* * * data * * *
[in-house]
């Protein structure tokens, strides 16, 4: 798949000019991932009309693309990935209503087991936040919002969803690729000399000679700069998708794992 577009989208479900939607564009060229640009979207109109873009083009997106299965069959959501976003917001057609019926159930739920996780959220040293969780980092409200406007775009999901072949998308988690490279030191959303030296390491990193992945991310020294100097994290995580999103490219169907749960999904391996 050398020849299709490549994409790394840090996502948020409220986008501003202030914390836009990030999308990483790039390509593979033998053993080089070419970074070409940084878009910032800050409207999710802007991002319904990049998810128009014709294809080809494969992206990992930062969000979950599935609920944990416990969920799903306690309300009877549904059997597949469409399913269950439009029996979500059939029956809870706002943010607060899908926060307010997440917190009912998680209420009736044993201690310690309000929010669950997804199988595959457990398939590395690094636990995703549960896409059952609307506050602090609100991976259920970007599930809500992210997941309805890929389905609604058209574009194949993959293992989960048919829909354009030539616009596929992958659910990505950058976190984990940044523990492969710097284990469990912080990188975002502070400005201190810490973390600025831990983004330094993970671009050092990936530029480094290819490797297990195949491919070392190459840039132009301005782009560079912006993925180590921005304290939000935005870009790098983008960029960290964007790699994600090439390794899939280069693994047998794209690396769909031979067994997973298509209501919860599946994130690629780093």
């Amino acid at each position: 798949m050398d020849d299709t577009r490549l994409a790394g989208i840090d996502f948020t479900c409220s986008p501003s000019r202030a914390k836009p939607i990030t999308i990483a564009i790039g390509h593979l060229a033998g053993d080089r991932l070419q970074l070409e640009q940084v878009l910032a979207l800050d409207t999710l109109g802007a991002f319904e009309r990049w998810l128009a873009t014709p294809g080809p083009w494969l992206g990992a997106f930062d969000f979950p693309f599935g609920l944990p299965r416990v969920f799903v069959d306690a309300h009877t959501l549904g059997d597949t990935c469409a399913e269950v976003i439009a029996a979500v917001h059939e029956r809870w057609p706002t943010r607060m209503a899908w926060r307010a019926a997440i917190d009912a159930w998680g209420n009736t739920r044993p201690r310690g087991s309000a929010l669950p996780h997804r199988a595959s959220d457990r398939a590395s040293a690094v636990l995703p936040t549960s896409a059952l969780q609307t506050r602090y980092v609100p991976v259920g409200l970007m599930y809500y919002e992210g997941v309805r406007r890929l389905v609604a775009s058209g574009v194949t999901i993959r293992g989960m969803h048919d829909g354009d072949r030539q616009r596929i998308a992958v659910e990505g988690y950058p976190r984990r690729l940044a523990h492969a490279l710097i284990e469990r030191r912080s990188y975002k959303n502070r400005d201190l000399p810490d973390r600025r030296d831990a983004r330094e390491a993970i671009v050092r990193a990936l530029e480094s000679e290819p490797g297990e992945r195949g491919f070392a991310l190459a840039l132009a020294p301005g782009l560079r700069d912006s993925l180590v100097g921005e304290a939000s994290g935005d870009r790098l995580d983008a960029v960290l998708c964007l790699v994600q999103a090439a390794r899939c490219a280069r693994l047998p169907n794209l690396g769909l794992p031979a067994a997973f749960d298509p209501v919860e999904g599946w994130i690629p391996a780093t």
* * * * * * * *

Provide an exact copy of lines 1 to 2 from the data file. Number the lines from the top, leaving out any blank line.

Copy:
[in-house]
């Protein structure tokens, strides 16, 4: 798949000019991932009309693309990935209503087991936040919002969803690729000399000679700069998708794992 577009989208479900939607564009060229640009979207109109873009083009997106299965069959959501976003917001057609019926159930739920996780959220040293969780980092409200406007775009999901072949998308988690490279030191959303030296390491990193992945991310020294100097994290995580999103490219169907749960999904391996 050398020849299709490549994409790394840090996502948020409220986008501003202030914390836009990030999308990483790039390509593979033998053993080089070419970074070409940084878009910032800050409207999710802007991002319904990049998810128009014709294809080809494969992206990992930062969000979950599935609920944990416990969920799903306690309300009877549904059997597949469409399913269950439009029996979500059939029956809870706002943010607060899908926060307010997440917190009912998680209420009736044993201690310690309000929010669950997804199988595959457990398939590395690094636990995703549960896409059952609307506050602090609100991976259920970007599930809500992210997941309805890929389905609604058209574009194949993959293992989960048919829909354009030539616009596929992958659910990505950058976190984990940044523990492969710097284990469990912080990188975002502070400005201190810490973390600025831990983004330094993970671009050092990936530029480094290819490797297990195949491919070392190459840039132009301005782009560079912006993925180590921005304290939000935005870009790098983008960029960290964007790699994600090439390794899939280069693994047998794209690396769909031979067994997973298509209501919860599946994130690629780093």